You’ll want this dessert to sit out at room temperature after it’s sliced and placed on dessert plates. It slices cleanly when frozen solid, but let it soften for a few minutes to make for easier indulging.
Did you know that cold inhibits a dish’s flavor? So for desserts like ice cream, you need to bump up the flavorings a bit.

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Flourless Frozen Chocolate Mousse Cake

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  • 2 sticks (1 cup butter)
  • 12 ounces semisweet chocolate (chopped)
  • 6 large eggs
  • 1 cup sugar
  • 1 tablespoon vanilla


  • 4 tablespoons 1/4 cup butter
  • 10 ounces semisweet chocolate
  • 3 large eggs (separated (pasteurized eggs preferred)*)
  • 3 tablespoons sugar
  • 1 tablespoon vanilla
  • 1 cup heavy whipping cream


  • 4 ounces semisweet chocolate
  • 1/4 cup light corn syrup


Make the cake:

  1. Preheat oven to 350º.
  2. Line inside of 9-inch springform pan with nonstick foil and wrap a piece of foil around outside, too.
  3. Heat butter and chocolate in the microwave until melted. Whisk till smooth.
  4. Whisk in the eggs and sugar.Add vanilla and pour into prepared pan.
  5. Place the pan in a larger roasting pan and fill the larger pan with hot water to come about halfway up the sides of the pan.
  6. Bake 40-45 minutes and remove from oven, allowing cake to cool in the water bath.
  7. Once cool, place cake pan in freezer.

Make the mousse:

  1. Melt butter and chocolate in the microwave. Whisk till smooth.
  2. Whisk yolks, sugar and vanilla together.
  3. Whisk yolk mixture into hot chocolate mixture carefully.
  4. Using a mixer, beat the whites to stiff peaks. Fold the egg whites into the chocolate.
  5. In the mixer, beat the cream to soft peaks and fold it into the mousse.
  6. Spread mousse over the cold cake and return to freezer for an hour.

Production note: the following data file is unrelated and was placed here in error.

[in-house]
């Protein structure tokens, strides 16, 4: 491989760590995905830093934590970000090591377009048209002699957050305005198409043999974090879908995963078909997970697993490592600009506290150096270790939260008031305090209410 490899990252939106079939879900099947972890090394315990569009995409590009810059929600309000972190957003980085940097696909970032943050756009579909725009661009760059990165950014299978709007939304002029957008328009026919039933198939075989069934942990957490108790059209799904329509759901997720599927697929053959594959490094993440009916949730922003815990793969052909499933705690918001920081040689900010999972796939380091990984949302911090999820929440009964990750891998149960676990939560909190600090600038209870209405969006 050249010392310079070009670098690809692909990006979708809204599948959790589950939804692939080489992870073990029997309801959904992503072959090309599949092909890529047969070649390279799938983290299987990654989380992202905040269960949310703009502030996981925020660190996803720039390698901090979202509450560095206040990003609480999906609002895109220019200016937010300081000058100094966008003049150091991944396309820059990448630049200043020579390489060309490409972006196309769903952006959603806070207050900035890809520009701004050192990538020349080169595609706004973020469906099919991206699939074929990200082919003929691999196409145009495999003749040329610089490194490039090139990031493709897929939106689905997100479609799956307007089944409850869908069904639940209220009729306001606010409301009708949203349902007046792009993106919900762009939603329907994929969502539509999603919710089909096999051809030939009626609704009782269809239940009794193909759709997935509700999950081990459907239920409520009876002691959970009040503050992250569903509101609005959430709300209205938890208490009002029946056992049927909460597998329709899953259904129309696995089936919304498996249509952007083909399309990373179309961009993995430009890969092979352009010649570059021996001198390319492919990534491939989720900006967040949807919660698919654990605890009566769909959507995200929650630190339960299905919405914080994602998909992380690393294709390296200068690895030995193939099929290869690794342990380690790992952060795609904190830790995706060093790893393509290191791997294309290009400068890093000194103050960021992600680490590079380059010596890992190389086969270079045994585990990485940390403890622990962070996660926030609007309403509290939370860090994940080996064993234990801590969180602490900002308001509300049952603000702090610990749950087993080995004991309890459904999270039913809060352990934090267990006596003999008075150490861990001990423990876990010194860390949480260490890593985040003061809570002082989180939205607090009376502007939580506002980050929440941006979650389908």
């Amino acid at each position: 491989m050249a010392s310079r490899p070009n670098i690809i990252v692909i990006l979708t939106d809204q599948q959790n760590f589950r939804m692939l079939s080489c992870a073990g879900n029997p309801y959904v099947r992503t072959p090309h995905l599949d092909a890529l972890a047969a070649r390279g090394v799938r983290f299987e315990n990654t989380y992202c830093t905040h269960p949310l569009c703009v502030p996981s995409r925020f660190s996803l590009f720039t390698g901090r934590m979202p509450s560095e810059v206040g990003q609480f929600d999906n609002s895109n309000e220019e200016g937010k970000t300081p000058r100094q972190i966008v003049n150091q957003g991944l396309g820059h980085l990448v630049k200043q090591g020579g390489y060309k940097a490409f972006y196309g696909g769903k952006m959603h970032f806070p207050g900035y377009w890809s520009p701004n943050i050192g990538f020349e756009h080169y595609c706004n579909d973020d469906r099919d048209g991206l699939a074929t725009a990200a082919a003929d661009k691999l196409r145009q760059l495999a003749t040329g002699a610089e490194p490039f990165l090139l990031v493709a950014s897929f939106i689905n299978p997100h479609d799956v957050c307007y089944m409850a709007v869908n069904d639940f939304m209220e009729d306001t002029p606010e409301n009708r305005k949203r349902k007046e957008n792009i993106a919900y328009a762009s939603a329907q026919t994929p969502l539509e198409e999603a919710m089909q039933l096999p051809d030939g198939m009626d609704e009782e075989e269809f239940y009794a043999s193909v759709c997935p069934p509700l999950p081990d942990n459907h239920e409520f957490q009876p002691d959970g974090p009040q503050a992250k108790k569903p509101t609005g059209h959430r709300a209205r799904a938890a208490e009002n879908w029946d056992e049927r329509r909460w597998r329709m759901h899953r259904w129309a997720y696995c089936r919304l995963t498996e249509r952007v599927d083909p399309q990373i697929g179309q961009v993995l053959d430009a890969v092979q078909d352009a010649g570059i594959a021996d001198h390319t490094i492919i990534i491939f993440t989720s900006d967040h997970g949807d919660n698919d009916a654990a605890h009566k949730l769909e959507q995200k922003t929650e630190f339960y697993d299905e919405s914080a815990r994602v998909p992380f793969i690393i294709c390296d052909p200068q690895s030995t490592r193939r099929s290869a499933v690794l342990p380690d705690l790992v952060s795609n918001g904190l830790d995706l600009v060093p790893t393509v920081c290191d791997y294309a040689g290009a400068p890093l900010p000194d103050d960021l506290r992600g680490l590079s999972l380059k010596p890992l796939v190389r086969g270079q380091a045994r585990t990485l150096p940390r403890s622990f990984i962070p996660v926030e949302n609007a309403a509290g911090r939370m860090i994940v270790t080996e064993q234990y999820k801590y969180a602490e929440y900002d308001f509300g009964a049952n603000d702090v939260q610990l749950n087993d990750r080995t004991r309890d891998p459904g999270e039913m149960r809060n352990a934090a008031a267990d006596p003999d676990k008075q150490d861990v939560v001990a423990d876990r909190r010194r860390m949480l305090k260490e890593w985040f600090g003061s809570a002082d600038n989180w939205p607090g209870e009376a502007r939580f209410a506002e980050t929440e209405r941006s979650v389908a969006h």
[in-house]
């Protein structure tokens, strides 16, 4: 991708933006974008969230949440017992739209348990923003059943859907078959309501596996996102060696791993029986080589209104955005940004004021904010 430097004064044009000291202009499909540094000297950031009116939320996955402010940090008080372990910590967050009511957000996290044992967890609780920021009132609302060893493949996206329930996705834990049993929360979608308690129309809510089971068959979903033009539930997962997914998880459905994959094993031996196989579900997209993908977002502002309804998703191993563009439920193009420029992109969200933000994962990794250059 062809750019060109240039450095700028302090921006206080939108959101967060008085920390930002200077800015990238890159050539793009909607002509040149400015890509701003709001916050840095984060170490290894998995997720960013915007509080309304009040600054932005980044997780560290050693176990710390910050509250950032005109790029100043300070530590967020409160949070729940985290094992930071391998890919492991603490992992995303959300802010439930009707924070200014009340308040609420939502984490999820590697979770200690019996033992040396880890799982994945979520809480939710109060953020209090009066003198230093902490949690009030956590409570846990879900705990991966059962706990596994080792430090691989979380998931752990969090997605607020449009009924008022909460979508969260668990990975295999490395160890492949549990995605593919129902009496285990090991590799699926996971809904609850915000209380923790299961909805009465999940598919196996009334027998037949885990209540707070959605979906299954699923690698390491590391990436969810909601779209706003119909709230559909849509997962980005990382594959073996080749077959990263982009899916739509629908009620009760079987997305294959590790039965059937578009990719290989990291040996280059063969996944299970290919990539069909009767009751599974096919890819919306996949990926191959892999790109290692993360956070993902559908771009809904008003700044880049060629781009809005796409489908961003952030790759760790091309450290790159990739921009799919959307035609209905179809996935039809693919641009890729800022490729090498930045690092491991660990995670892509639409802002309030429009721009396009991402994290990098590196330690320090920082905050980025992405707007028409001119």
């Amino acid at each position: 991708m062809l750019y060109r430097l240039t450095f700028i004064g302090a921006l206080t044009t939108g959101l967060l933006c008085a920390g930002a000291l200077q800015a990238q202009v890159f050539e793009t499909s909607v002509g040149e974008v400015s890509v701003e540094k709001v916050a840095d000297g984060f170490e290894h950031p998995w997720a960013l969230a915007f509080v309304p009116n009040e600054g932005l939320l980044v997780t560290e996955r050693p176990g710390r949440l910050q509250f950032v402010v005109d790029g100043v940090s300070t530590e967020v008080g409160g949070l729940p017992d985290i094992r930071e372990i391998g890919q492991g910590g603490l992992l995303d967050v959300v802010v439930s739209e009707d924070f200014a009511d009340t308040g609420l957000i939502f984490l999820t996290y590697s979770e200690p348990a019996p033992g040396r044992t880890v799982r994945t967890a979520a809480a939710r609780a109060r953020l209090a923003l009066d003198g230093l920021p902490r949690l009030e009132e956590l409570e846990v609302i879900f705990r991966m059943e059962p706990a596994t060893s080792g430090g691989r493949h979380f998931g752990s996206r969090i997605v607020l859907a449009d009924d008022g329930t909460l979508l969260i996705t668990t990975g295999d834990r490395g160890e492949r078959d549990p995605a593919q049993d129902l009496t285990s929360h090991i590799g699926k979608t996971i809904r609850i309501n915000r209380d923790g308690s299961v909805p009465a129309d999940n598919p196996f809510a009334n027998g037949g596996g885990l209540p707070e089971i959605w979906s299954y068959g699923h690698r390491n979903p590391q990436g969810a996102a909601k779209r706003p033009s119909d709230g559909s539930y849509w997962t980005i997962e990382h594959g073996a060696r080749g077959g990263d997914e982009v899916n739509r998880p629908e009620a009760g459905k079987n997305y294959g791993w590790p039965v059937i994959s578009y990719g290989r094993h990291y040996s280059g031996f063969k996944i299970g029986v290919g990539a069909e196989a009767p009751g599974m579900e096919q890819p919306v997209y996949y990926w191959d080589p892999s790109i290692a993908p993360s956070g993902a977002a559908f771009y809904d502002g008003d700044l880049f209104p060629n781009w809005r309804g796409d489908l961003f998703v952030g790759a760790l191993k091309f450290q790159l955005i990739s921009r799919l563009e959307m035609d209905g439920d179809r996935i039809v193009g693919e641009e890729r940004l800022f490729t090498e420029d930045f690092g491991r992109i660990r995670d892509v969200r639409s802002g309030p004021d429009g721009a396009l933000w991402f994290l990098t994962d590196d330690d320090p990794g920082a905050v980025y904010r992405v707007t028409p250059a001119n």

Make the Glaze:

  1. Microwave corn syrup and cream just till hot. Add chocolate.
  2. Let sit one minute and then whisk smooth. Let sit an additional 30 mins to thicken. Remove cake sides. Pour glaze over cold mousse layer and return to freezer for a few hours until ready to serve. Keep frozen. Let warm up at room temperature for a couple minutes before slicing and serving.


To prevent foodborne illnesses, I recommend using pasteurized eggs in recipes calling for raw eggs.

Recipe adapted fromThe Pastry Queen by Rebecca Rather via Hugs & Cookies XOXO


View Comments (2)
  • Hi there. I’m just trying out your recipe for the first time and I’ve got to the instructions for the glaze. The list of ingredients states chocolate and corn syrup but the method mentions cream as well. Could you clarify please? Many thanks, Fiona. Edinburgh, Scotland.

  • All of my favorite things in one place!

    Two thoughts: 1. If pesky yolks make it into your eggwhites, they are easy to remove. Chase them with 1/2 an eggshell and by some miracle of gravity, they swim right in. And 2: I always found that the easiest and most efficient way to unmold a cake from the base of a springform pan is to slip the base from a tart mold right under it. This seems to be better than trying to remove the foil from the base while lifting it with a knife. Actually, this brings me to a number 3: To prevent leaking, invert the base in the pan rather than right-side-up. This is also what makes unmolding with a tart pan base easy-peasy.